As we finish up the month of January in the Iowa Legislature, the committee system is in full motion. Bills are being considered at the subcommittee level and successful bills are moved up to full committee. The largest issues of the session, tax cuts and workforce development are still being developed and will be filed soon. I’ll cover those two issues in future reports.
One of the issues about which I receive the most emails is generally known as the Convention of the States movement. The Constitution of the United States allows for two ways to amend the Constitution. One process is for Congress to consider an amendment, which then requires three-fourths of the states (38) to ratify the change to make it official. The second way is for two-thirds of the states (34) to agree by identical resolution to trigger Congress to call a Convention of the States in order to consider the subjects of proposed amendments listed in the States’ resolutions. The Convention cannot by itself pass any amendment, only offer them. It has no legal power to ratify. If proposed amendments are offered out of the Convention it would then take three-fourths (38) state legislatures to ratify these amendments without the approval or input of Congress.
The resolution being considered nationwide has been passed in 16 states as I write this with Wisconsin passing the resolution this week. I am told Nebraska is likely to adopt the resolution this session. A few years ago, Iowa’s House of Representatives passed the resolution, but the Senate majority didn’t have the votes to follow suit.
The resolution being considered would authorize the states to consider three topics: Term limits for federal officials, to limit the power and jurisdiction of the federal government, and spending restraints on the federal government. The delegates of the attending states would consider ideas for amendments. It is possible that no amendment proposals would come out of the Convention, or that only one or two of the subjects would have a finished amendment idea to offer to all fifty states to consider.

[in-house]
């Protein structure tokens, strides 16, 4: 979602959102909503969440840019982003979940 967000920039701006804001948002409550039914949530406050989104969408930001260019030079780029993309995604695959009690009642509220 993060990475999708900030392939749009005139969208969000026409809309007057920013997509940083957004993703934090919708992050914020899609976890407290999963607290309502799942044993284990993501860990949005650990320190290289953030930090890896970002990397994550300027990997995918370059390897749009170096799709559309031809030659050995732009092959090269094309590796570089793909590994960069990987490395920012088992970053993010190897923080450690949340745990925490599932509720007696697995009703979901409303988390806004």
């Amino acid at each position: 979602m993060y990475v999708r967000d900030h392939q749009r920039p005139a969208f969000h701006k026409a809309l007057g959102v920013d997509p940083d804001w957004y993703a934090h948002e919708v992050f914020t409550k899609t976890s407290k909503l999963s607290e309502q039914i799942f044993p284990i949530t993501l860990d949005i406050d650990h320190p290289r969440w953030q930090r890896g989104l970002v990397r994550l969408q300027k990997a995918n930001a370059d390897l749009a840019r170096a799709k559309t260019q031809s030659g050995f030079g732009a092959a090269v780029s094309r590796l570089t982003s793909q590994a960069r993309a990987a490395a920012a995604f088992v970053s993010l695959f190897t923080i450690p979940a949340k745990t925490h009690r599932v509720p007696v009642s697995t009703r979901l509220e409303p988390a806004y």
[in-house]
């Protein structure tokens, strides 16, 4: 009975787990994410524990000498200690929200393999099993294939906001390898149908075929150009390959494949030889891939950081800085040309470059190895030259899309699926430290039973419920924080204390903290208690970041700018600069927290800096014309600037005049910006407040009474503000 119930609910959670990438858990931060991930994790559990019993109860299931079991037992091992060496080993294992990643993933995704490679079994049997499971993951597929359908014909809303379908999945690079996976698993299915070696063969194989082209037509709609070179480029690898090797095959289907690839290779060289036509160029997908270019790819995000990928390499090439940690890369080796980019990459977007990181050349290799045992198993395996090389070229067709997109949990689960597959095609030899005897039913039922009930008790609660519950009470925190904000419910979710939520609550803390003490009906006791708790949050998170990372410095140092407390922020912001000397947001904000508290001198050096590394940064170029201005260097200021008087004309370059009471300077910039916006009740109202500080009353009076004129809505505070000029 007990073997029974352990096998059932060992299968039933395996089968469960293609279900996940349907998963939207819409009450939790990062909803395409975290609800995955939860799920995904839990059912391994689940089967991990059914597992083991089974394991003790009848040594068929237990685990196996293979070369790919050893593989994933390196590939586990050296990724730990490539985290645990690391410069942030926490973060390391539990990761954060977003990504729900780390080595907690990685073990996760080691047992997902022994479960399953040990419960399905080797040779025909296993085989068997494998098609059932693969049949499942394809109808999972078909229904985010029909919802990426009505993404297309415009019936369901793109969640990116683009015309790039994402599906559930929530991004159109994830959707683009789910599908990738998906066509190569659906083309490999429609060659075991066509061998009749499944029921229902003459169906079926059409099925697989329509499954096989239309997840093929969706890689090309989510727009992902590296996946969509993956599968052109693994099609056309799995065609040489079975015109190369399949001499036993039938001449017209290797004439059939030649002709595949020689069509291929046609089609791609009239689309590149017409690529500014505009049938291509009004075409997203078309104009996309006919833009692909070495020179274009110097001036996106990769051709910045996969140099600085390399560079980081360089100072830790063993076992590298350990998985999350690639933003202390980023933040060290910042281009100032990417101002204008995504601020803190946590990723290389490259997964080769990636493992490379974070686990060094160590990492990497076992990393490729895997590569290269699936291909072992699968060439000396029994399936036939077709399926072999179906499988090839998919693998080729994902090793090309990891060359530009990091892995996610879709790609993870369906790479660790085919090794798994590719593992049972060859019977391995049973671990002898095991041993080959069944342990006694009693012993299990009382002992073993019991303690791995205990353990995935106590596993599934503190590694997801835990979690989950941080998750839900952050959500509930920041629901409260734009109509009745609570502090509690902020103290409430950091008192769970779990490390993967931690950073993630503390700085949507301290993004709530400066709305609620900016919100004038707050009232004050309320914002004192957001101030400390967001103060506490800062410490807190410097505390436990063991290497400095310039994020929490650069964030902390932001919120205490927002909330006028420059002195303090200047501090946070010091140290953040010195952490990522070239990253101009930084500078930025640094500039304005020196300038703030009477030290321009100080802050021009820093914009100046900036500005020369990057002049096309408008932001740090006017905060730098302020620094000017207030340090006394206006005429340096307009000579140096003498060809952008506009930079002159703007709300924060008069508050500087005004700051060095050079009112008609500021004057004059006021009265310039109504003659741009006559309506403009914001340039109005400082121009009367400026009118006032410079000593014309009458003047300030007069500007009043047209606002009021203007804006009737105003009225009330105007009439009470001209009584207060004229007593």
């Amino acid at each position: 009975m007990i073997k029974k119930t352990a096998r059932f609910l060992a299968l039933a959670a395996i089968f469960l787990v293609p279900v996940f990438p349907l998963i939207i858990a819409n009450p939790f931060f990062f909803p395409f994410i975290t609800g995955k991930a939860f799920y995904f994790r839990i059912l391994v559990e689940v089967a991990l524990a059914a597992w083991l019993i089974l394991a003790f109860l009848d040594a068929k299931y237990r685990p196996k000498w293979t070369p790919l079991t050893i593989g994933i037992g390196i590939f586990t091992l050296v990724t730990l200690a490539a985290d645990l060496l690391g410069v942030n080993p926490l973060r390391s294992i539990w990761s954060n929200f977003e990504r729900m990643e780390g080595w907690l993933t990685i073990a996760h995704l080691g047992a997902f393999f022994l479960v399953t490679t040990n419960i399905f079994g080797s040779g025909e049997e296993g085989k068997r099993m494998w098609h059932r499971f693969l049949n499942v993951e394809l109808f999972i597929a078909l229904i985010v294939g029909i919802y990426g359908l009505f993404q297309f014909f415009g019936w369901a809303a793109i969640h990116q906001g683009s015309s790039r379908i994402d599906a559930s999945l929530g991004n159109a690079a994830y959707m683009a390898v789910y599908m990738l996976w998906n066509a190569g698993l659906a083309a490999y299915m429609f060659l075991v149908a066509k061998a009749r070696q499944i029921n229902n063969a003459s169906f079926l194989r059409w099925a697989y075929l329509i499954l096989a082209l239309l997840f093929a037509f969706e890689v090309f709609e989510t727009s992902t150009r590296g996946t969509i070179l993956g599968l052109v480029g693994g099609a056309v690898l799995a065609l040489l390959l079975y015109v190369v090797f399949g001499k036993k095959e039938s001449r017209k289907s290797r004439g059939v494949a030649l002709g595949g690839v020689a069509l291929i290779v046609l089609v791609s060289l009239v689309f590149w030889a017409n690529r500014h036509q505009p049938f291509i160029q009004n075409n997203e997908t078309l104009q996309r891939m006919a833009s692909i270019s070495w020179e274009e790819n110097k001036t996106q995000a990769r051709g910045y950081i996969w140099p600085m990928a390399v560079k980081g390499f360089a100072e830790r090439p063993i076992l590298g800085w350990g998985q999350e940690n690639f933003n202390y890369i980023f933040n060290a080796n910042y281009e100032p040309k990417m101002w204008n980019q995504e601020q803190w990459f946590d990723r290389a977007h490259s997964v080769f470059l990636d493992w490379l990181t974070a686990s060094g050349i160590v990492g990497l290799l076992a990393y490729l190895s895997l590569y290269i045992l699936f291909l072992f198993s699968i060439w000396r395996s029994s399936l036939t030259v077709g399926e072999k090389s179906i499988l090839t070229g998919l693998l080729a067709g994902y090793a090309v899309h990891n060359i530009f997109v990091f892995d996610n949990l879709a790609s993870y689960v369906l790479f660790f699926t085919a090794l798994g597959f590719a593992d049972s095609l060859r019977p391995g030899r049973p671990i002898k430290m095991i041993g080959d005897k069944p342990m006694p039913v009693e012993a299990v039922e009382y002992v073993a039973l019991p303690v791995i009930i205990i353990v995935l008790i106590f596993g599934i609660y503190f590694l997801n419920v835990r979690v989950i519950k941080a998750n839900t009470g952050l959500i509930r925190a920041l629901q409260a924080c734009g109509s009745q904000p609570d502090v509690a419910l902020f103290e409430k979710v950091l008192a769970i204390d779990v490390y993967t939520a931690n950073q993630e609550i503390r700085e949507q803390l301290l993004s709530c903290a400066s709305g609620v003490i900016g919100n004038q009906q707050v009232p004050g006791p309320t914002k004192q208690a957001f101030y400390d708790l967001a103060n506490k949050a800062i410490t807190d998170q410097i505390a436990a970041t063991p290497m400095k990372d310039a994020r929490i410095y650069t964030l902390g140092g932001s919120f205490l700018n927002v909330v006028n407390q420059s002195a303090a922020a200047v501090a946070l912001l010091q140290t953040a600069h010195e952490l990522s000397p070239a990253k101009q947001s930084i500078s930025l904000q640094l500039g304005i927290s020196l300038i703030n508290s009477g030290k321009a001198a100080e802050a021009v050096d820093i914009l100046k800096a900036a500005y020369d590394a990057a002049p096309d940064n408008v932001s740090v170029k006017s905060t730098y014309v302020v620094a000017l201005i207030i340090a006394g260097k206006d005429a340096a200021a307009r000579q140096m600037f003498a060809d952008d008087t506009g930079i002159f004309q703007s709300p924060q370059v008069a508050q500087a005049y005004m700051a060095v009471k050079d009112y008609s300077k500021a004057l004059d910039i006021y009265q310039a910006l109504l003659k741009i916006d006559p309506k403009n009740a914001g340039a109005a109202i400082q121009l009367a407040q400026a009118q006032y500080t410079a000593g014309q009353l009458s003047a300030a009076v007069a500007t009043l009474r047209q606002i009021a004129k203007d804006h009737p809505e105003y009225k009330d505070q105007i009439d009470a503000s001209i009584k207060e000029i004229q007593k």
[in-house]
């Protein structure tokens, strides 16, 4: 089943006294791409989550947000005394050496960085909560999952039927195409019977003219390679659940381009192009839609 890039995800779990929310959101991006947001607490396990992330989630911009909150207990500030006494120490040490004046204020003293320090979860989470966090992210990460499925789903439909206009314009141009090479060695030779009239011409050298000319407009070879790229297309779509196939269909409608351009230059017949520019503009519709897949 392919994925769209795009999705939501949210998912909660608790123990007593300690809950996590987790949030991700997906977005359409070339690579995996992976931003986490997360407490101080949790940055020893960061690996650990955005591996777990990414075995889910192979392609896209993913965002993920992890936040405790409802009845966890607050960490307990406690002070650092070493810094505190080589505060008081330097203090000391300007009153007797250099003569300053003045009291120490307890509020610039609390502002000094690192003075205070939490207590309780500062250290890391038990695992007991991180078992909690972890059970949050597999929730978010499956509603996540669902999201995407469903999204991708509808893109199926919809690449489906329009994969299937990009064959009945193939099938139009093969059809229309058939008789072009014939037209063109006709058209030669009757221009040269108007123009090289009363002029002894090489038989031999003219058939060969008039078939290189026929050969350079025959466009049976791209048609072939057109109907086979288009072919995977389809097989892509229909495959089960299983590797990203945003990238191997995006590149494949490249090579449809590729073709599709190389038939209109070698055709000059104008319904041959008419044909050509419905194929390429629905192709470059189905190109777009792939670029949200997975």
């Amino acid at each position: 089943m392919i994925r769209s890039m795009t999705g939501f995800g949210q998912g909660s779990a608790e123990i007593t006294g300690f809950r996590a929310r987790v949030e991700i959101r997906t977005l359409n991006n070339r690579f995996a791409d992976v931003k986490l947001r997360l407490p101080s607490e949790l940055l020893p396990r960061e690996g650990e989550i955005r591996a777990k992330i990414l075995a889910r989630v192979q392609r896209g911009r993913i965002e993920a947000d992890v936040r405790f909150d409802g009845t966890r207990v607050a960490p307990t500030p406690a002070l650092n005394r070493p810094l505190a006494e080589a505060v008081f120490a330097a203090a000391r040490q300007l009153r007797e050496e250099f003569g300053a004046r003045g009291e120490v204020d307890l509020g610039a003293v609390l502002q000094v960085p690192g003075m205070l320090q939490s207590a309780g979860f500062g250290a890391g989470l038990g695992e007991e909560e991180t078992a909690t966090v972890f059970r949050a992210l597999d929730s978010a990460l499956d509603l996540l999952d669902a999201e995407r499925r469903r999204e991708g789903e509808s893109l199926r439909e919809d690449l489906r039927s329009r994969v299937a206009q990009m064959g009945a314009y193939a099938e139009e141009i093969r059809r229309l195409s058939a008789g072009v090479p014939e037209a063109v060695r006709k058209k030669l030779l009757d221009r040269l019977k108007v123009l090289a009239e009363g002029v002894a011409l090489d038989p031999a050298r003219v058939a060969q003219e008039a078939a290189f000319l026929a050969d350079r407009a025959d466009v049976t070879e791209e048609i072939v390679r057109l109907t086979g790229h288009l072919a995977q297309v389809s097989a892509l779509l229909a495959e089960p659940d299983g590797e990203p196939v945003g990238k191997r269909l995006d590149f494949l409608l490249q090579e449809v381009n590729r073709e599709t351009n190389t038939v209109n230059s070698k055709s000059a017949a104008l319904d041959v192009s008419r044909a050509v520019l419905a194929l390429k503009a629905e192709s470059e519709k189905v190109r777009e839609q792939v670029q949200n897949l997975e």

The worst part of this issue is that it has caused what I call a family fight among conservatives. Many relationships have been damaged as this issue is debated across the state. For the last few years I have stepped back to watch the discussion and see how the case for and against developed. Opponents of the Article V effort maintain first that there is nothing wrong with our Constitution and that we just need to elect officials who respect and abide by the Constitution. Secondly, that the event could become a runaway Convention and rewrite the whole Constitution to erase our fundamental rights.
I have considered these points very seriously, and have concluded that doing nothing is more dangerous to the republic than signing on to the list of states calling for a convention. Electing the right people didn’t work when we have had Republican control of Congress and the White House as recently as President Trump’s first two years. We also found that the power and reach of the federal government grew as mandates and shutdowns were ordered by Washington in a questionable response to the Chinese Covid Crisis. I am also satisfied that the Convention cannot ratify, only propose, amendments. It would take only thirteen state legislatures to stop any amendment’s adoption if it fell outside the subject of the resolution.
The issue seems simpler for those on the political left for this issue. They are solidly against it. In fact, a coalition of over 200 liberal organizations have banded together to fight the Article V effort. A powerful and growing federal government helps them achieve their goals. This alone should indicate the value of a convention discussion.
I’ve made no secret of my belief that the federal level of government is a lost cause regardless of who’s in control. This is why I am so dedicated to strengthening Iowa and ensuring our rights are protected. Congress cannot rein in its own lust for power, the well-funded interests have more influence over decisions than voters, and huge departments write overreaching rules that somehow have the power to control and punish far beyond the law they are to administer. This can’t be fixed from Washington, D.C. I am convinced Article V was given to us by our Founding Fathers for a time such as this.